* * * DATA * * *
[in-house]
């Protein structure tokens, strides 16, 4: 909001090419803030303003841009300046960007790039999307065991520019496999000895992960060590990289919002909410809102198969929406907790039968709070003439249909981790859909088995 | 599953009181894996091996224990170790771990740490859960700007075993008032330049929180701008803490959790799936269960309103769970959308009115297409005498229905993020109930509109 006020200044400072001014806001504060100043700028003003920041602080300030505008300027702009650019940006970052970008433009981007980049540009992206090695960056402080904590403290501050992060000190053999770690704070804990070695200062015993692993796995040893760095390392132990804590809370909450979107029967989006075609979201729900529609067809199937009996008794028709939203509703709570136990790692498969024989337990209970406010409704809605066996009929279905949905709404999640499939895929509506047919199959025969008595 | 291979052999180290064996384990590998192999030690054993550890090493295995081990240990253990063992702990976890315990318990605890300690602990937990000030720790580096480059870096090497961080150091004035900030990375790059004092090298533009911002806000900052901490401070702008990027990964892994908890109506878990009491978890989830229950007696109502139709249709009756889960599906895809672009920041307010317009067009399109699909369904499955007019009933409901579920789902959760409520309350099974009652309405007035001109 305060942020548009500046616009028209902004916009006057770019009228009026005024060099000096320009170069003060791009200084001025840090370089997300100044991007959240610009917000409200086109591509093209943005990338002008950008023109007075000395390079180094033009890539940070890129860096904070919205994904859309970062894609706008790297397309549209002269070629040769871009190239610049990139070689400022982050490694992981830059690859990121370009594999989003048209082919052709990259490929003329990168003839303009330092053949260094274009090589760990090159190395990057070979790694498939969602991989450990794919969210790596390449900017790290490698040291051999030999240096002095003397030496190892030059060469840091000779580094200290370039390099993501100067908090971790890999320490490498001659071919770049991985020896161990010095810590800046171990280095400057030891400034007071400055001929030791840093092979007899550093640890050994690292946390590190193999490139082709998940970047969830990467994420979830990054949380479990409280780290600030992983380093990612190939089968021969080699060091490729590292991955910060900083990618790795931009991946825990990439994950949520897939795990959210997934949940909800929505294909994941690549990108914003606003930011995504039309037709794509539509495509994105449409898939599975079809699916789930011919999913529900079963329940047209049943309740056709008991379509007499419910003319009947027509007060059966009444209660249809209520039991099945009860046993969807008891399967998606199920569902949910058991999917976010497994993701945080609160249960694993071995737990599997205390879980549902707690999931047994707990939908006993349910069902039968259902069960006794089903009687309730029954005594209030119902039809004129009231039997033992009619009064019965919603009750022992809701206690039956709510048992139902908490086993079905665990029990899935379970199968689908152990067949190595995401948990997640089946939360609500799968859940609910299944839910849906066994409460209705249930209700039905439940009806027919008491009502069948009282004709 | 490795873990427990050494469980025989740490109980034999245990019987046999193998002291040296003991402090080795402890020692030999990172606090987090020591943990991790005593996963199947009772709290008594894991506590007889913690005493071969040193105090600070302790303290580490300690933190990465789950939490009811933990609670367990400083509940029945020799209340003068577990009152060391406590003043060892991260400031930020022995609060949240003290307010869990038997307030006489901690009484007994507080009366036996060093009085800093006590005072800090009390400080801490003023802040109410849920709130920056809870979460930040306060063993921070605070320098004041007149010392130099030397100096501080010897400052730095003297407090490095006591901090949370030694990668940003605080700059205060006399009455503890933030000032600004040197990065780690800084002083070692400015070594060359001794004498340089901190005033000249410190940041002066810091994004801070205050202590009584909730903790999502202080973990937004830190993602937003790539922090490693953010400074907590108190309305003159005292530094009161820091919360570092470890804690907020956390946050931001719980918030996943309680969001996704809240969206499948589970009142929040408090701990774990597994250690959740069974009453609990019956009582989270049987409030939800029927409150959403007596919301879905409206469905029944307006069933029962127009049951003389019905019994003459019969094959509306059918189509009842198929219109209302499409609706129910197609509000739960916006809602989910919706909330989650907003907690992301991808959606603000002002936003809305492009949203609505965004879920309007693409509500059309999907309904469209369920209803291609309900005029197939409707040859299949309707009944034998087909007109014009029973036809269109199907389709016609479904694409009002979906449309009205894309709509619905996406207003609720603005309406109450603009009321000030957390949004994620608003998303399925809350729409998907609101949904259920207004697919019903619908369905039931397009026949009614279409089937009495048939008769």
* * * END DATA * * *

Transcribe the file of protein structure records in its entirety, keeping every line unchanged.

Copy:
[in-house]
């Protein structure tokens, strides 16, 4: 909001090419803030303003841009300046960007790039999307065991520019496999000895992960060590990289919002909410809102198969929406907790039968709070003439249909981790859909088995 | 599953009181894996091996224990170790771990740490859960700007075993008032330049929180701008803490959790799936269960309103769970959308009115297409005498229905993020109930509109 006020200044400072001014806001504060100043700028003003920041602080300030505008300027702009650019940006970052970008433009981007980049540009992206090695960056402080904590403290501050992060000190053999770690704070804990070695200062015993692993796995040893760095390392132990804590809370909450979107029967989006075609979201729900529609067809199937009996008794028709939203509703709570136990790692498969024989337990209970406010409704809605066996009929279905949905709404999640499939895929509506047919199959025969008595 | 291979052999180290064996384990590998192999030690054993550890090493295995081990240990253990063992702990976890315990318990605890300690602990937990000030720790580096480059870096090497961080150091004035900030990375790059004092090298533009911002806000900052901490401070702008990027990964892994908890109506878990009491978890989830229950007696109502139709249709009756889960599906895809672009920041307010317009067009399109699909369904499955007019009933409901579920789902959760409520309350099974009652309405007035001109 305060942020548009500046616009028209902004916009006057770019009228009026005024060099000096320009170069003060791009200084001025840090370089997300100044991007959240610009917000409200086109591509093209943005990338002008950008023109007075000395390079180094033009890539940070890129860096904070919205994904859309970062894609706008790297397309549209002269070629040769871009190239610049990139070689400022982050490694992981830059690859990121370009594999989003048209082919052709990259490929003329990168003839303009330092053949260094274009090589760990090159190395990057070979790694498939969602991989450990794919969210790596390449900017790290490698040291051999030999240096002095003397030496190892030059060469840091000779580094200290370039390099993501100067908090971790890999320490490498001659071919770049991985020896161990010095810590800046171990280095400057030891400034007071400055001929030791840093092979007899550093640890050994690292946390590190193999490139082709998940970047969830990467994420979830990054949380479990409280780290600030992983380093990612190939089968021969080699060091490729590292991955910060900083990618790795931009991946825990990439994950949520897939795990959210997934949940909800929505294909994941690549990108914003606003930011995504039309037709794509539509495509994105449409898939599975079809699916789930011919999913529900079963329940047209049943309740056709008991379509007499419910003319009947027509007060059966009444209660249809209520039991099945009860046993969807008891399967998606199920569902949910058991999917976010497994993701945080609160249960694993071995737990599997205390879980549902707690999931047994707990939908006993349910069902039968259902069960006794089903009687309730029954005594209030119902039809004129009231039997033992009619009064019965919603009750022992809701206690039956709510048992139902908490086993079905665990029990899935379970199968689908152990067949190595995401948990997640089946939360609500799968859940609910299944839910849906066994409460209705249930209700039905439940009806027919008491009502069948009282004709 | 490795873990427990050494469980025989740490109980034999245990019987046999193998002291040296003991402090080795402890020692030999990172606090987090020591943990991790005593996963199947009772709290008594894991506590007889913690005493071969040193105090600070302790303290580490300690933190990465789950939490009811933990609670367990400083509940029945020799209340003068577990009152060391406590003043060892991260400031930020022995609060949240003290307010869990038997307030006489901690009484007994507080009366036996060093009085800093006590005072800090009390400080801490003023802040109410849920709130920056809870979460930040306060063993921070605070320098004041007149010392130099030397100096501080010897400052730095003297407090490095006591901090949370030694990668940003605080700059205060006399009455503890933030000032600004040197990065780690800084002083070692400015070594060359001794004498340089901190005033000249410190940041002066810091994004801070205050202590009584909730903790999502202080973990937004830190993602937003790539922090490693953010400074907590108190309305003159005292530094009161820091919360570092470890804690907020956390946050931001719980918030996943309680969001996704809240969206499948589970009142929040408090701990774990597994250690959740069974009453609990019956009582989270049987409030939800029927409150959403007596919301879905409206469905029944307006069933029962127009049951003389019905019994003459019969094959509306059918189509009842198929219109209302499409609706129910197609509000739960916006809602989910919706909330989650907003907690992301991808959606603000002002936003809305492009949203609505965004879920309007693409509500059309999907309904469209369920209803291609309900005029197939409707040859299949309707009944034998087909007109014009029973036809269109199907389709016609479904694409009002979906449309009205894309709509619905996406207003609720603005309406109450603009009321000030957390949004994620608003998303399925809350729409998907609101949904259920207004697919019903619908369905039931397009026949009614279409089937009495048939008769």